Book Review: The Education of Millionaires
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It's an empowering feeling to see the road to your dreams unfurl before you, to know exactly what steps to take, and what landmarks to look for to confirm your progress. That revelation was worth much more than I paid for the book. I felt like I was reading some kind of top secret document that had been inadvertently leaked, and kept wondering, "How can he get away with telling all this to the world?" According to his book, he has been where I am -- graduated, unsure, frustrated -- so I have to believe his reason for writing this was to help others avoid what he went through.
The first part of the book discusses the problems with modern liberal arts education, a theme that runs throughout. It is the hook for the reader, but I don't think that the value of the book lies in its criticisms of education. Instead, it lies in the 7 Success Skills (one per chapter) that Ellsberg derives from his conversations with millionaires and entrepreneurs who didn't finish college.
By figuring out what made the difference for the millionaires in the book, Ellsberg presents a concrete set of skills that one should master to become a successful businessperson. These skills range from social development, to practical sales and marketing, to mindset and inner game. Not only does Ellsberg tell you what you need to know, but he also explains how to learn, how to go about applying what you've learned, and what you can expect to accomplish.
The author stops short of actually teaching you everything because the skills he recommends you learn are beyond the scope of the book (and there are better people to learn from). He does, however, provide all the resources you would need to teach yourself: books to read, people to learn from, blogs to follow, and courses you might take.
Those Who Went Before
The stories of these "uneducated" millionaires share a common theme: started off in college, got distracted by a business that they were already making profitable, dropped out of school to put more energy into the business, and never went back. There are a few outliers, such as Marijo Franklin, who got a job as a salesperson off the streets in Chicago, and David Ash, who never even finished high school and used his success to set up a last-chance shelter for women. There are also the graduates who became successful, all of whom point out that they didn't learn their success skills in the classroom.
Besides being highly instructive, these stories are very inspirational. Because the stories detail the early days for each interviewee, you the reader get a sense that they were right where you might be. It is very easy to imagine yourself on the verge of starting a multimillion-dollar business and changing the world.
The book reads like a good conversation, with Ellsberg sharing his own personal journey of discovery with the reader, as well as all the lessons he learned, the books he read, and the mistakes he made. It rambles a little bit, like every good conversation, touching on practical advice, social commentary, philosophical musing, self-help positive psychology, and even a bit of sales advice.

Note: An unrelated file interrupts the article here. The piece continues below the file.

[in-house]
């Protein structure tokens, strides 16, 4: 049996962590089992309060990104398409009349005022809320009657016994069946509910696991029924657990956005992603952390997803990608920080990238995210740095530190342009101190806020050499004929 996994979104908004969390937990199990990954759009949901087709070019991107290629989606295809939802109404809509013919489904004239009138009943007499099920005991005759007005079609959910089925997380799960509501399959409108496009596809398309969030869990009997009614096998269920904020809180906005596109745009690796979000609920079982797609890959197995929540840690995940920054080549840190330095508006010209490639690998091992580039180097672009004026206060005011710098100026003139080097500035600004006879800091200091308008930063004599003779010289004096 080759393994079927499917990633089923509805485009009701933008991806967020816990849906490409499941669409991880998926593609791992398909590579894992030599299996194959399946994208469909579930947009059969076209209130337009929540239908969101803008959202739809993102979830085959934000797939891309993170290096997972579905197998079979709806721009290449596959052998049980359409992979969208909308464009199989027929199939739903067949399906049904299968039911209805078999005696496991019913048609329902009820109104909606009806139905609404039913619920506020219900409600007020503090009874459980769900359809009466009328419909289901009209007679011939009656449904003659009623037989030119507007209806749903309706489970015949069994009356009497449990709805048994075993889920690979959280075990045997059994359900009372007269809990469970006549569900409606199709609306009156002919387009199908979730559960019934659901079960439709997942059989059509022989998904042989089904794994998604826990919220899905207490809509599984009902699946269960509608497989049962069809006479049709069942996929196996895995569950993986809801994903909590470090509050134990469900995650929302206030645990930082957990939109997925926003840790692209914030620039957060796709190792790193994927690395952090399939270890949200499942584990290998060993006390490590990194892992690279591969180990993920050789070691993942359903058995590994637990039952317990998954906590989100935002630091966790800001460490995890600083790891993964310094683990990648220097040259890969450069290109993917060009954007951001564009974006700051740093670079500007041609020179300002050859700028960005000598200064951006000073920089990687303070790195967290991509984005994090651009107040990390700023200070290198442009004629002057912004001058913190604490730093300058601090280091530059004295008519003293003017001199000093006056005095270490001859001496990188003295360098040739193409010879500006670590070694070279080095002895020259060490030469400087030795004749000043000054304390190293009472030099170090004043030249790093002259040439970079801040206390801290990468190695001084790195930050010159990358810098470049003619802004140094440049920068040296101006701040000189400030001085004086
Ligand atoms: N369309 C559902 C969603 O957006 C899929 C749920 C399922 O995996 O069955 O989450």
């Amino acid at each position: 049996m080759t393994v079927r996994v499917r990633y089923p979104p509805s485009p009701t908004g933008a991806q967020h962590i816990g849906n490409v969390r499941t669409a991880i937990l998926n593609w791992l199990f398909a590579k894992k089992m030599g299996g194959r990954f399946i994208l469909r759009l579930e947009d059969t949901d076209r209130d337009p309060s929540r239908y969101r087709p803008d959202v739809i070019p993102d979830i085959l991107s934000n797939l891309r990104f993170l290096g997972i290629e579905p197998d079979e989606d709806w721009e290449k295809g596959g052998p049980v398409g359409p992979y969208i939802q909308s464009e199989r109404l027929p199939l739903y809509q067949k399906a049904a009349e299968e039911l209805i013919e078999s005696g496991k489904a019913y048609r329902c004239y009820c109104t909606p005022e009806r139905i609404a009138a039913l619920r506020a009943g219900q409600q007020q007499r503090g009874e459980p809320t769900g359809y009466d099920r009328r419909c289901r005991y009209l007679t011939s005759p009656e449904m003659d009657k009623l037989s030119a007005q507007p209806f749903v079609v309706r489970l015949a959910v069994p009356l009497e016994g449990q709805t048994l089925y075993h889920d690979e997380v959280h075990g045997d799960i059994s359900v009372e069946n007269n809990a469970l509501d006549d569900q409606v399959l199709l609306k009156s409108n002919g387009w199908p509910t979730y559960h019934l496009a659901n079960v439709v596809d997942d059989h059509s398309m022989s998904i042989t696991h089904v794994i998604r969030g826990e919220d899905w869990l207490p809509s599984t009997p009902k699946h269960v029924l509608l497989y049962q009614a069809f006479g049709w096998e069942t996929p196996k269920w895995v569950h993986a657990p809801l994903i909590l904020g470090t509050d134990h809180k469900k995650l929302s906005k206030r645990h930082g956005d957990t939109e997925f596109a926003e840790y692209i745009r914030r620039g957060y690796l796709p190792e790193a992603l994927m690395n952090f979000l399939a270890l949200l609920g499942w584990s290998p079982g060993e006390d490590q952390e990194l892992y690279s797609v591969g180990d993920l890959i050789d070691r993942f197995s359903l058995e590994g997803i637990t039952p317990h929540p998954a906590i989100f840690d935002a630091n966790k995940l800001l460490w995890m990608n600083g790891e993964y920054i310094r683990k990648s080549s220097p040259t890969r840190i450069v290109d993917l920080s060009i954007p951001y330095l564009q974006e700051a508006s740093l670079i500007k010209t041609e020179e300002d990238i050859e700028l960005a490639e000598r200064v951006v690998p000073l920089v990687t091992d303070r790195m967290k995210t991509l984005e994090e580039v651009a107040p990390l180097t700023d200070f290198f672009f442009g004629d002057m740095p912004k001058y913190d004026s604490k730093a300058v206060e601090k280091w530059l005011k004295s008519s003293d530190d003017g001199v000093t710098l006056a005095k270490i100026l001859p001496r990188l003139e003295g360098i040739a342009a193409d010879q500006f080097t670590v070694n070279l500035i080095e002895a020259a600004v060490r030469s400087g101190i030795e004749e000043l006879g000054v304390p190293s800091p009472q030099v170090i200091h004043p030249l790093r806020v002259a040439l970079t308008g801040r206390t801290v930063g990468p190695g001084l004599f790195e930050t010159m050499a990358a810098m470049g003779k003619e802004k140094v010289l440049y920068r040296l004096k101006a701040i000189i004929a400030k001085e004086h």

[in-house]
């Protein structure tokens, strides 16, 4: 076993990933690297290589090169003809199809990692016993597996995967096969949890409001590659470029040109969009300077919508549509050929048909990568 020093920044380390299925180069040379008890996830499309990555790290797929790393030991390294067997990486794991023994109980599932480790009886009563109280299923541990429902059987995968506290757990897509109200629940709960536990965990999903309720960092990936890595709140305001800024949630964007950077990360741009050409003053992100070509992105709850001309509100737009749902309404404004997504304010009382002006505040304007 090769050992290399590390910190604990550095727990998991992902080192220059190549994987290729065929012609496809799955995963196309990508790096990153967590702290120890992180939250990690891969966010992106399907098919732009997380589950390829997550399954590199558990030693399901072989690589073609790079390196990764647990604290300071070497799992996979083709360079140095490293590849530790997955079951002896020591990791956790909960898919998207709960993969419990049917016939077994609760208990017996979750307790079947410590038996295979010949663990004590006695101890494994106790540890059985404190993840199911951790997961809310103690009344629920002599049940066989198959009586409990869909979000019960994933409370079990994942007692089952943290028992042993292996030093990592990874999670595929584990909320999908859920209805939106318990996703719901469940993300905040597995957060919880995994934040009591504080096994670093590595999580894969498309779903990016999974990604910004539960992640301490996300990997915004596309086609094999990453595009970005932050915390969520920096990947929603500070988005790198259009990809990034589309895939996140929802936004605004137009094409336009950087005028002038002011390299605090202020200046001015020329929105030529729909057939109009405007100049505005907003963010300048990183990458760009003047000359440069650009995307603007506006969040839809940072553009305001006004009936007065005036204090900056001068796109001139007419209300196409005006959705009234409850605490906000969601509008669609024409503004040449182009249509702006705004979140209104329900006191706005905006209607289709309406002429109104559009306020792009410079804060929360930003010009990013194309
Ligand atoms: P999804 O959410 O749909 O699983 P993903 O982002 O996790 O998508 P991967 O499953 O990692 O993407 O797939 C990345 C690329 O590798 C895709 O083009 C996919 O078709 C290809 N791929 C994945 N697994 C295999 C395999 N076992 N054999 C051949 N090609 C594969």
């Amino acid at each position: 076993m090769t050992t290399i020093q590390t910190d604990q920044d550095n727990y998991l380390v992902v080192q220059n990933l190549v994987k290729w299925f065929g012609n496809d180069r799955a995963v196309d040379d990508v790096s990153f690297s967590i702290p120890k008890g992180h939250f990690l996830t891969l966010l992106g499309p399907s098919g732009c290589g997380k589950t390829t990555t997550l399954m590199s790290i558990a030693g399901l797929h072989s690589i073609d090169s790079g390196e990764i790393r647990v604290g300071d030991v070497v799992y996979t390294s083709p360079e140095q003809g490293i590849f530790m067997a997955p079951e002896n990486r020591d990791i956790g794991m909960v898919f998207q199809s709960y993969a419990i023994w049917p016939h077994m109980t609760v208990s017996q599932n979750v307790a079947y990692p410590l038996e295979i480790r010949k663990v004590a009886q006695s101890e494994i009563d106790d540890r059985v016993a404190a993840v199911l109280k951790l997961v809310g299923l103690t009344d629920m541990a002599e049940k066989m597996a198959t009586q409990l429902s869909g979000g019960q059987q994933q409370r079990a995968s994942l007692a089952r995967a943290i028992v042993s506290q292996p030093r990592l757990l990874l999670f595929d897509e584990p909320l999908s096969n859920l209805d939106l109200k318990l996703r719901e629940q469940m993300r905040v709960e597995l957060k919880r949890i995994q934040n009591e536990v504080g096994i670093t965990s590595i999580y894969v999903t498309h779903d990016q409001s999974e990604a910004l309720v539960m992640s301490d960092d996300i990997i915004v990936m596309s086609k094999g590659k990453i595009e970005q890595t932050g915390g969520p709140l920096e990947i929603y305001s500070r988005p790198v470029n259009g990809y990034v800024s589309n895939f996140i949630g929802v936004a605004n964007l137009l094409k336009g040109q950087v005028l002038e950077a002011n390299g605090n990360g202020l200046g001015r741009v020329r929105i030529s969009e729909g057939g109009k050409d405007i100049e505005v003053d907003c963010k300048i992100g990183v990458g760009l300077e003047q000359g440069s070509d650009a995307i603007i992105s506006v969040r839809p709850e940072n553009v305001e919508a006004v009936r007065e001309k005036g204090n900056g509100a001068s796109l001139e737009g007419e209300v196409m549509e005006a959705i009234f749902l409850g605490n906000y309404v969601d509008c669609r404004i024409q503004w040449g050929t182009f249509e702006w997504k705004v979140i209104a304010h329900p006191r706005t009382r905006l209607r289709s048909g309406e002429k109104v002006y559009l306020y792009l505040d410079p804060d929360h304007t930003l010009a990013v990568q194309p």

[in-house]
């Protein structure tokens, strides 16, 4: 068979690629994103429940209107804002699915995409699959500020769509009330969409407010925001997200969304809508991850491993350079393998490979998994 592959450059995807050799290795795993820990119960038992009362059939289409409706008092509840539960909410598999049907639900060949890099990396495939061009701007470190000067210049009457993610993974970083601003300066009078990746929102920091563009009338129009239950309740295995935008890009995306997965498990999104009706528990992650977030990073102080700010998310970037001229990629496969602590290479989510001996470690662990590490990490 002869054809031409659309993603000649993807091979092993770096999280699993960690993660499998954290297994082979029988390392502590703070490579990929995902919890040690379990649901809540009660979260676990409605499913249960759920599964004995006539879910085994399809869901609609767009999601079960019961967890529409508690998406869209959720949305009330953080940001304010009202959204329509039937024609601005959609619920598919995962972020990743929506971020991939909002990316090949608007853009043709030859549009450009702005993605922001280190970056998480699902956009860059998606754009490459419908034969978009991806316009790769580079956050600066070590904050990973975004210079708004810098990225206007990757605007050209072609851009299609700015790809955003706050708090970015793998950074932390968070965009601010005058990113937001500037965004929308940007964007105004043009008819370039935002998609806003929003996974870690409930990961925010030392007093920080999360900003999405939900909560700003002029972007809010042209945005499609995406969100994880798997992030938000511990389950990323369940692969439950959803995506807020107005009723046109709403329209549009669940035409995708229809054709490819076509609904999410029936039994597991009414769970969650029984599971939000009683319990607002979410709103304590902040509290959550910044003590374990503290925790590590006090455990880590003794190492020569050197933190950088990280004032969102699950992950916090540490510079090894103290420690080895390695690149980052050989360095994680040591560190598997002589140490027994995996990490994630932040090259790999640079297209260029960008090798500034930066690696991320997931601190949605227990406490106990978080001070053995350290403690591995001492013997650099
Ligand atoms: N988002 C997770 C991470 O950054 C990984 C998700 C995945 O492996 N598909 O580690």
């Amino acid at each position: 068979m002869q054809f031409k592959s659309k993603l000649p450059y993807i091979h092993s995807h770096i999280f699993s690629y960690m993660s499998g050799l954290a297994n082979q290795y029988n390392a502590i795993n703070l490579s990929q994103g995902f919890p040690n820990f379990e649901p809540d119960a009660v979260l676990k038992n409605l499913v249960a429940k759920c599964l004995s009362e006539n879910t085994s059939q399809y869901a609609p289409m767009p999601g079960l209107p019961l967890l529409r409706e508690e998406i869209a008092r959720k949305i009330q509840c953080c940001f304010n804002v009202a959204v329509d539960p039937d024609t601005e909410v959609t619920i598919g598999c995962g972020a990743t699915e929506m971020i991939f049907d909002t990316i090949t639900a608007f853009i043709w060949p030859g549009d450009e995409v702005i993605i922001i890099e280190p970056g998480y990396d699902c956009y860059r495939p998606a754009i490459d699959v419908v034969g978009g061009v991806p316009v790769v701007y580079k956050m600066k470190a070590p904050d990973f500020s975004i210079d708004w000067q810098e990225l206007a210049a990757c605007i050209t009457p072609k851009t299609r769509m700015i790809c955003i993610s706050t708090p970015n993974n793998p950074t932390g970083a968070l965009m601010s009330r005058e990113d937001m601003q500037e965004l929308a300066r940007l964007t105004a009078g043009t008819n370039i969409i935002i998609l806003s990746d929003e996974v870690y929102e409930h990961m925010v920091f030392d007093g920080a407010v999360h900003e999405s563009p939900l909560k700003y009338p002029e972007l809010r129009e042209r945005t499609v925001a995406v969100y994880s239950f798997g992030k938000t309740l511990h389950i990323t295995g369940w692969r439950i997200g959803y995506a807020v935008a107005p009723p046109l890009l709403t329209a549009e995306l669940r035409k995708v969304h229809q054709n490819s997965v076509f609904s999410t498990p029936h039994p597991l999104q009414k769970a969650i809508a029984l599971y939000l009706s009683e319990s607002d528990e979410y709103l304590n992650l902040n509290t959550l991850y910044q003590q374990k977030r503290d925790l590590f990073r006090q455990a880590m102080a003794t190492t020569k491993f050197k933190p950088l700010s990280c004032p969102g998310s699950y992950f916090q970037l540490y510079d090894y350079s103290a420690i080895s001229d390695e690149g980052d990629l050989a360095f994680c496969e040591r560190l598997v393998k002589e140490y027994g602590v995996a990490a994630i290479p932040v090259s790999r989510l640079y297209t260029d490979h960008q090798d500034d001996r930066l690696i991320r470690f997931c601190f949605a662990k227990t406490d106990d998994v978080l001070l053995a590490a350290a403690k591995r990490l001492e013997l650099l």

Just Another College Grad Without A Job
Ellsberg himself started off as a college grad with an entitlement complex before he went through a period of frustration and disillusionment with a society that wouldn't give him the break he felt he deserved. He eventually managed to become financially independent as a copywriter, learning the marketing and sales skills that would pave his road to later success.
His story doesn't come off as particularly exceptional, which makes it easy for the current generation to relate to. The fact that none of the stories he shares seem totally improbable is what makes the book valuable. Whereas so many "bootstrap your way to success" books simply provide you with anecdotes of people who magically charmed their way into boardrooms, Ellsberg gives his reader a glimpse into the personal struggles that accompanied each millionaire's first steps into business. Each of them is a regular person. What made the difference was a willingness to learn the skills necessary to succeed and a belief in their own ability to make a difference.
Having spent years dreaming of being an entrepreneur, but having never been able to wrap my head around just how to do it, I found Ellsberg's book infinitely inspiring. Every page was an "Aha!" moment. I could feel all these notions in my head clicking into place, and by the end of it, I had a clear picture of exactly what I needed to do, what I needed to learn, and who I needed to know in order to achieve the success I wanted.
If you're interested in learning more about Ellsberg and his approach to life, I recommend this blog post. It's a good introduction to the basic concepts, and will give you a great foundation to start your journey to success all by itself. You can also read his blog.